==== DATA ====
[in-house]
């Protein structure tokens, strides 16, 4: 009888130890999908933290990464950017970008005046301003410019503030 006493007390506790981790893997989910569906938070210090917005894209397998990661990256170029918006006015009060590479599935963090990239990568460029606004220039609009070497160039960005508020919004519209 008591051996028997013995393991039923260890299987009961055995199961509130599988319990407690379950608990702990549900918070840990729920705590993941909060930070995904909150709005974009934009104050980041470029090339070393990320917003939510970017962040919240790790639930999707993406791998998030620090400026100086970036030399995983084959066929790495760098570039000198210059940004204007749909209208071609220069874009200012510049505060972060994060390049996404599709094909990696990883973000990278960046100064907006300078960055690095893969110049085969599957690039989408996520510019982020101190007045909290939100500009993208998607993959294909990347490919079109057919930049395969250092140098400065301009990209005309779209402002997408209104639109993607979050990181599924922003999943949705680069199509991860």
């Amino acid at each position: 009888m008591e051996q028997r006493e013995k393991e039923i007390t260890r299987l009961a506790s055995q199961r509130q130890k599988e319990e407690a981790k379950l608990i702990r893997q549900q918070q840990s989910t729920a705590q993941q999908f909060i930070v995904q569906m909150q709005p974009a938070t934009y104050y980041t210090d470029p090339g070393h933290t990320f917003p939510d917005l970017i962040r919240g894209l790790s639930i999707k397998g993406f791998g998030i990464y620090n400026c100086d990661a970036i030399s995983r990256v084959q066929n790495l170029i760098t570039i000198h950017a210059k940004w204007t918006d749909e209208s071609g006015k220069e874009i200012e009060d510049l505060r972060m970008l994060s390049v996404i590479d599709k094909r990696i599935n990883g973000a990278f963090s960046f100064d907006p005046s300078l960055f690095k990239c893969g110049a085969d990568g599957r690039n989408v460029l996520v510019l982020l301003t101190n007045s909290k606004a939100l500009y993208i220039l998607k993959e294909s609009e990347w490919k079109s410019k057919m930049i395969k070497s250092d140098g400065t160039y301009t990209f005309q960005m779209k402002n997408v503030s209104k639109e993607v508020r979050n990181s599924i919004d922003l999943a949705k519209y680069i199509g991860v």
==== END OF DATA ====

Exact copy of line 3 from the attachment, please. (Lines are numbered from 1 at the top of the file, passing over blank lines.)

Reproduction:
């Amino acid at each position: 009888m008591e051996q028997r006493e013995k393991e039923i007390t260890r299987l009961a506790s055995q199961r509130q130890k599988e319990e407690a981790k379950l608990i702990r893997q549900q918070q840990s989910t729920a705590q993941q999908f909060i930070v995904q569906m909150q709005p974009a938070t934009y104050y980041t210090d470029p090339g070393h933290t990320f917003p939510d917005l970017i962040r919240g894209l790790s639930i999707k397998g993406f791998g998030i990464y620090n400026c100086d990661a970036i030399s995983r990256v084959q066929n790495l170029i760098t570039i000198h950017a210059k940004w204007t918006d749909e209208s071609g006015k220069e874009i200012e009060d510049l505060r972060m970008l994060s390049v996404i590479d599709k094909r990696i599935n990883g973000a990278f963090s960046f100064d907006p005046s300078l960055f690095k990239c893969g110049a085969d990568g599957r690039n989408v460029l996520v510019l982020l301003t101190n007045s909290k606004a939100l500009y993208i220039l998607k993959e294909s609009e990347w490919k079109s410019k057919m930049i395969k070497s250092d140098g400065t160039y301009t990209f005309q960005m779209k402002n997408v503030s209104k639109e993607v508020r979050n990181s599924i919004d922003l999943a949705k519209y680069i199509g991860v």